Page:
Saturday, November 21, 2009

Let's Learn Something From Our Neighbours

Our dear politicians could learn a thing or two from Singapore's former PM, instead of pointing fingers at one another and subjecting the 'rakyat' to their fickle face-saving decisions (i.e. PPSMI or teaching of maths and science in English). Although PPSMI is already old news here, I was pretty put off when the government announced that we were going back to teaching maths and science in Bahasa Melayu (after that whole hoo-ha in the Dewan Rakyat in June). This shows that our education system is just another political battlefield for our "leaders" to win votes.

I just don't get how the government could implement a policy without doing a proper study or consulting professionals in the linguistic field and instead, they made rash conclusions from the results while the project was still in a transition state. Don't they realise that it takes time to see the fruits of the change? Maybe the government should work on change management instead of taking the easy way out and reverting to the old system (of which I am a product of). And personally, I found that first few months transitioning to English while in Form 6 (STPM) a little confusing, but ultimately it made the whole learning process more interesting and eased the search for extra resources. Thank God 80% of the courses I took in university were in English! I really can't imagine how I would have survived researching and writing my thesis in BM. Seriously.

Anyway, the article below is from . I reproduced it here because they update their news content daily and I don't know whether they have an online archive.

Lee Kuan Yew concedes language mistake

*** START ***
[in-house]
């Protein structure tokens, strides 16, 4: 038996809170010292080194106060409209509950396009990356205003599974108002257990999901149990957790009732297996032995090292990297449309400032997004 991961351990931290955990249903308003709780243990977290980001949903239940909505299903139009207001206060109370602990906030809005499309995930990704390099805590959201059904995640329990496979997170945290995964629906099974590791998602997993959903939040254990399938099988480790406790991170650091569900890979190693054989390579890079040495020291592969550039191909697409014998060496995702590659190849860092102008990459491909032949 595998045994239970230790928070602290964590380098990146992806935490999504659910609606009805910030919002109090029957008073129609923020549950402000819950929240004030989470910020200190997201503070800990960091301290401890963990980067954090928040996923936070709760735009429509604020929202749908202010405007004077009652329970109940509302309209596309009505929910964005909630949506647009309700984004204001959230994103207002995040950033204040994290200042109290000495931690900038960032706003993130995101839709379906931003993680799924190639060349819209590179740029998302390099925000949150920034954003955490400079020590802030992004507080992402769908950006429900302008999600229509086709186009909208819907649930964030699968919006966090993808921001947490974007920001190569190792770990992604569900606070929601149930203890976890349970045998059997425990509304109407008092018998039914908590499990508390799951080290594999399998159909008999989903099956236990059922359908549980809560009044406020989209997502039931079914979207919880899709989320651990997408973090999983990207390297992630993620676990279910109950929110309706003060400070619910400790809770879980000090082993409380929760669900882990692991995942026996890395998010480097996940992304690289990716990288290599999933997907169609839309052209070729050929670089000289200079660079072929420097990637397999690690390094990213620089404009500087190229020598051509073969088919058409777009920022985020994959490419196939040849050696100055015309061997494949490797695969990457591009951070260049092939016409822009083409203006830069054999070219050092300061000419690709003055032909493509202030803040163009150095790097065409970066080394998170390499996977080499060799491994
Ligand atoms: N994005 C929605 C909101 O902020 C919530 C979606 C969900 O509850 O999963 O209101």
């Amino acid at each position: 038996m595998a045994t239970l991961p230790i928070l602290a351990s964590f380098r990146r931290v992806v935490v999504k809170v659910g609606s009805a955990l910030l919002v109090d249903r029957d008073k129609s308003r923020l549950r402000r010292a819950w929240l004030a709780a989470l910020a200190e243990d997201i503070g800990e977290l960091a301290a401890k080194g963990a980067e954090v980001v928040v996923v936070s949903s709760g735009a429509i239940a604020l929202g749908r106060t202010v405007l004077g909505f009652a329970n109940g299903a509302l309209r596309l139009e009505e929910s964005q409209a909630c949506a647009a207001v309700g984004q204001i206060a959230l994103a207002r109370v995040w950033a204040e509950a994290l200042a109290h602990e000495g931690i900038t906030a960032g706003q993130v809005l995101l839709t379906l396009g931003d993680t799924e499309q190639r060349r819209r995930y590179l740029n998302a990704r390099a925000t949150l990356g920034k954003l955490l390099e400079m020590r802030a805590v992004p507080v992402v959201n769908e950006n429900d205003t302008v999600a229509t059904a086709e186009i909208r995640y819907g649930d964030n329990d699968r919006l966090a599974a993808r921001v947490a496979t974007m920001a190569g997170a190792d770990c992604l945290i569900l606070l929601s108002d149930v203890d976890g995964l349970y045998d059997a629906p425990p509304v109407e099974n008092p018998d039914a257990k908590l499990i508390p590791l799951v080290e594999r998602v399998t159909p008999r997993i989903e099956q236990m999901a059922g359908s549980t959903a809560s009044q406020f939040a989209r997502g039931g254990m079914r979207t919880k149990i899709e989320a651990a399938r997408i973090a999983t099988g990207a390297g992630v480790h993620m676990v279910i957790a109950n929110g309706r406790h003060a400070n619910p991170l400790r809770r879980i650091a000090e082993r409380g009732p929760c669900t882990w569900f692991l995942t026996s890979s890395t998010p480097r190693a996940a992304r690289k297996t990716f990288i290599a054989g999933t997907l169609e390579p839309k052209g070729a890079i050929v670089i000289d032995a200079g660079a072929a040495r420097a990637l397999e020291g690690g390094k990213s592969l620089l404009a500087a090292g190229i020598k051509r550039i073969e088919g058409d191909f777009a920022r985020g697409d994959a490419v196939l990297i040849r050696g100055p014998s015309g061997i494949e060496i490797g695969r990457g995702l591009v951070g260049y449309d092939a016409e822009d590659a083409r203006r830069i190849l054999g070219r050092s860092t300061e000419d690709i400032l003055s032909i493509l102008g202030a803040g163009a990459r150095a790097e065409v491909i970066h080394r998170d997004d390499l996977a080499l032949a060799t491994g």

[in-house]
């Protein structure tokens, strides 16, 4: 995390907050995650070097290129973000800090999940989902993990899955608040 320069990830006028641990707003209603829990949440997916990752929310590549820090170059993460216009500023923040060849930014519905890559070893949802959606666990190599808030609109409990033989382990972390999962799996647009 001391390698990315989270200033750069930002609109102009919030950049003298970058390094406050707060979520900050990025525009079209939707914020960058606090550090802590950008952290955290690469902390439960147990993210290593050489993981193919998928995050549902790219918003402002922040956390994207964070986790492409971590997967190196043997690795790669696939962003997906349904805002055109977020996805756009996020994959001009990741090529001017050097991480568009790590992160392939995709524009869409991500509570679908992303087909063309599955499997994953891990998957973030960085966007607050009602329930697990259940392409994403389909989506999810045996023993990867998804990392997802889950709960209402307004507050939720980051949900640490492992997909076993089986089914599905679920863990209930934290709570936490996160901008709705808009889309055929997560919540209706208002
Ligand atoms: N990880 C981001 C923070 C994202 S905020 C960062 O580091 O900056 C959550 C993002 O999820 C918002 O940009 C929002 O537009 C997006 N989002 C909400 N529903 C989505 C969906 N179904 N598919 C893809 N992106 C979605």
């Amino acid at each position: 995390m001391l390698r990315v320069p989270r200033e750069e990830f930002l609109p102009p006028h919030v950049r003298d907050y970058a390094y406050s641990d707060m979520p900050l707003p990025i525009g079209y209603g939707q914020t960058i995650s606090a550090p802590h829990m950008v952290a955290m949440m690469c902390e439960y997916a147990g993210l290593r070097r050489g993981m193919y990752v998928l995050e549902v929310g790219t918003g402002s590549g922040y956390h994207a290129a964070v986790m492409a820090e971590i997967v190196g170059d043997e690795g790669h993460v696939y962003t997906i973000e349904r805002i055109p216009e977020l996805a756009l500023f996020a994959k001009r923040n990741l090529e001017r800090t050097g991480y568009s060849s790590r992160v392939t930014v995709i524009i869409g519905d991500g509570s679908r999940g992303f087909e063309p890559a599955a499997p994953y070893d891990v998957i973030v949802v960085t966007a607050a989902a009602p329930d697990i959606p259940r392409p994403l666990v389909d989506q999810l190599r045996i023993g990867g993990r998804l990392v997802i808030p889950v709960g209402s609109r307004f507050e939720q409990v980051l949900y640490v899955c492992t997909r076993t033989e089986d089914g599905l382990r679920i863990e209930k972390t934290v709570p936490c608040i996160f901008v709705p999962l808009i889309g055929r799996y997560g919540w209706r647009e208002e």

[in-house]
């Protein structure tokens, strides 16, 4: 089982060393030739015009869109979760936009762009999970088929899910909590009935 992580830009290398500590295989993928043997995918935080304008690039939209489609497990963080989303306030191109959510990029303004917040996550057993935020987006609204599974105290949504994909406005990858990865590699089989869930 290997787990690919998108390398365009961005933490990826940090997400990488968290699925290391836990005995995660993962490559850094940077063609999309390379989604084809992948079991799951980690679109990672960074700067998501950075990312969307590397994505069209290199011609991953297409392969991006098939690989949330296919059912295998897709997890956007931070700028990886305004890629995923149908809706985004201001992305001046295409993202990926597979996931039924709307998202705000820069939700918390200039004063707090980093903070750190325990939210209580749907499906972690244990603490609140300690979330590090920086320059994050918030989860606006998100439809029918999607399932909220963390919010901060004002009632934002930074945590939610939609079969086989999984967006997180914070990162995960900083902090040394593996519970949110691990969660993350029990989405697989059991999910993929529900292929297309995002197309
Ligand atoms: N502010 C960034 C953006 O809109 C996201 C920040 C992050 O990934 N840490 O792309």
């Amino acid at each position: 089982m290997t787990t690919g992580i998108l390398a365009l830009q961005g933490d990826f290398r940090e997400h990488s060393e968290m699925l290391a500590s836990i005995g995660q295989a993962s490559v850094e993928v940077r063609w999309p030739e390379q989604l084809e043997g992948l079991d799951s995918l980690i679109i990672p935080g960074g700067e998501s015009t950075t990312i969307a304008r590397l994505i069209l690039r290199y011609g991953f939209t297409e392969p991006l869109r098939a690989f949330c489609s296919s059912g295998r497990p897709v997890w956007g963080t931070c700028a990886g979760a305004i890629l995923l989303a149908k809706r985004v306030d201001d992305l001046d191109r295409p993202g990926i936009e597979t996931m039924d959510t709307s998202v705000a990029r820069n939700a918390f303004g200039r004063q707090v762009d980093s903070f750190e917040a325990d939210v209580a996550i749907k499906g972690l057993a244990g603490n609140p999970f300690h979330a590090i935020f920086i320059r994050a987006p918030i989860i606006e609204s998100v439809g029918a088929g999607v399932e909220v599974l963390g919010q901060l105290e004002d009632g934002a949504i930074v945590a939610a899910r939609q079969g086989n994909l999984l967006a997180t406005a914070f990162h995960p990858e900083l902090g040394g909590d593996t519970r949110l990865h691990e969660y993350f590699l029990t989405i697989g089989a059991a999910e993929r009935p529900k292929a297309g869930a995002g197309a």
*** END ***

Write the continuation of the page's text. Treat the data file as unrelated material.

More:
From News Reports:
Singapore, November 21: Singapore’s initial enforcement of the teaching of Mandarin by rote had been a mistake, the republic’s founding Prime Minister, Lee Kuan Yew, said at the opening of the Singapore Centre for Chinese Language.
“A language is first listened to, heard and then spoken,” he said.
“It's not read or written - that follows later. (But) we started the wrong way. We insisted on spelling and dictation.”
The way to correct the mistake was to encourage a child’s interest in the language, regardless of their linguistic ability because, with interest in the language, they would have it for life.
Students forced to memorise a language without applying it, would aim just to pass their exams and then forget about it, he warned.
“Successive generations of students paid a heavy price because of my ignorance and my insistence on bilingualism,” he said.
“We had teachers who were teaching in completely Chinese schools and they did not know how to use any English to teach English-speaking children Chinese,” he said.
This turned children off completely and caused parents to waste much money and time on extra tuition for their off spring.
Lee Kuan Yew said he had mistakenly equated intelligence to language ability but later, his daughter, neurologist Lee Wei Ling, told him that they were different.
As a consequence the Education Ministry in 2005 had increased the weight of primary-school oral Mandarin over that of their ability to memorise Chinese characters.
This followed the recommendation of a Chinese-language review committee in 2004 to put more emphasis on speaking and listening.
The Southeast Asian Times

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